Holmium is a chemical element with the symbol Ho and atomic number 67. It is a rare-earth element and the eleventh member of the lanthanide series. It is a relatively soft, silvery, fairly corrosion-resistant and malleable metal. Like many other lanthanides, holmium is too reactive to be found in native form, as pure holmium slowly forms a yellowish oxide coating when exposed to air. When isolated, holmium is relatively stable in dry air at room temperature. However, it reacts with water and corrodes readily, and also burns in air when heated.
In nature, holmium occurs together with the other rare-earth metals (like thulium). It is a relatively rare lanthanide, making up 1. 4 parts per million of the Earth's crust, an abundance similar to tungsten. Holmium was discovered through isolation by Swedish chemist Per Theodor Cleve. It was also independently discovered by Jacques-Louis Soret and Marc Delafontaine, who together observed it spectroscopically in 1878. Its oxide was first isolated from rare-earth ores by Cleve in 1878. The element's name comes from Holmia, the Latin name for the city of Stockholm. Like many other lanthanides, holmium is found in the minerals monazite and gadolinite and is usually commercially extracted from monazite using ion-exchange techniques. Its compounds in nature and in nearly all of its laboratory chemistry are trivalently oxidized, containing Ho(III) ions. Trivalent holmium ions have fluorescent properties similar to many other rare-earth ions (while yielding their own set of unique emission light lines), and thus are used in the same way as some other rare earths in certain laser and glass-colorant applications.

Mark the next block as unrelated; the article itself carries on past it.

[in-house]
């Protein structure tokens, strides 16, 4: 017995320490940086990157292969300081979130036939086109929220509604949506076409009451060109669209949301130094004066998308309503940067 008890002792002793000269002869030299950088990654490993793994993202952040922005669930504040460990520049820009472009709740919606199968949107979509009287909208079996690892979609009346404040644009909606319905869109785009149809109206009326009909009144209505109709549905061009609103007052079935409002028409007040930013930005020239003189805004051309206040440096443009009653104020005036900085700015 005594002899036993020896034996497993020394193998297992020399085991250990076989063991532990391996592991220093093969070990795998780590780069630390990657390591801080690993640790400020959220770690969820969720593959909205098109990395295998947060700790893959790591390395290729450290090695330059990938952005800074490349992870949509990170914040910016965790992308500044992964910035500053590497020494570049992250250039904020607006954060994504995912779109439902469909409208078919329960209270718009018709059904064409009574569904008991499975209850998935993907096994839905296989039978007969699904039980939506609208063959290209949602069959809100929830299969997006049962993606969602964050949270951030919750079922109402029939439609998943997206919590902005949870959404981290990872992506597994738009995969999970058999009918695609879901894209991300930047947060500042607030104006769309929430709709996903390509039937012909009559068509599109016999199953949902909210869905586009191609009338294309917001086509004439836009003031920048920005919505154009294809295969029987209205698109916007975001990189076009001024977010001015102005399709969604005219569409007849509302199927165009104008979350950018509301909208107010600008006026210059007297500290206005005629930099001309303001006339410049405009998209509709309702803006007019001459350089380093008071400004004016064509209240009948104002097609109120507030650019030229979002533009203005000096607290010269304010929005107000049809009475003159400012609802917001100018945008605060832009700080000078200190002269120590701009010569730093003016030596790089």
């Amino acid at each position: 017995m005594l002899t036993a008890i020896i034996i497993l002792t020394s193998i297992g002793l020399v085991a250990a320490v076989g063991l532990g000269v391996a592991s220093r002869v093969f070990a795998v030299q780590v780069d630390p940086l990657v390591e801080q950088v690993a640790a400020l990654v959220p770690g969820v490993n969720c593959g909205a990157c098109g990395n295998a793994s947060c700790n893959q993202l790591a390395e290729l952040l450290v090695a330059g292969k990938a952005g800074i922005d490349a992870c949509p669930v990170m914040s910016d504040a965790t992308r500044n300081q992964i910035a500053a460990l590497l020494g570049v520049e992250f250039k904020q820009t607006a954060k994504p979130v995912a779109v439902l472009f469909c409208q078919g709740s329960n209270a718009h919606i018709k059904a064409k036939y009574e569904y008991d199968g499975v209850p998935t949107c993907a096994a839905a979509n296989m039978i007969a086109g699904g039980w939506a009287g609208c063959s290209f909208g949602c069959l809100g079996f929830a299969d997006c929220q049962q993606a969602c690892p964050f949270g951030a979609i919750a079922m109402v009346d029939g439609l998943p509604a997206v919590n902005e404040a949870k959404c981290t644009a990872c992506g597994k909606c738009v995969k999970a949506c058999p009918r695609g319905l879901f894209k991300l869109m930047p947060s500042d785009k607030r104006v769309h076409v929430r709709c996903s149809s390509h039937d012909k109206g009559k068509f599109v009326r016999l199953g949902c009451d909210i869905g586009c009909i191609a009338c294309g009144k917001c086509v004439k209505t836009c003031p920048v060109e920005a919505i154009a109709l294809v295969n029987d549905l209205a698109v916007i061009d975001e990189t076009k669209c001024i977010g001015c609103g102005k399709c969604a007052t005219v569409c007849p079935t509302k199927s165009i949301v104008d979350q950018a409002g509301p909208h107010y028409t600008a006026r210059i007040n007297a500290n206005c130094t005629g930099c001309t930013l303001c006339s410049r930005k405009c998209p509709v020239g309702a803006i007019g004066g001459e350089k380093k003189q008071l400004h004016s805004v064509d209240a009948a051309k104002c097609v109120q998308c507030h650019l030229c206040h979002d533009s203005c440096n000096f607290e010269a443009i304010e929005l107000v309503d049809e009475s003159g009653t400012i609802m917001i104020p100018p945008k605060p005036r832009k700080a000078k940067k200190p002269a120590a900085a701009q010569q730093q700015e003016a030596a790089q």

Holmium has the highest magnetic permeability and magnetic saturation of any element and is thus used for the pole pieces of the strongest static magnets. Because holmium strongly absorbs neutrons, it is also used as a burnable poison in nuclear reactors.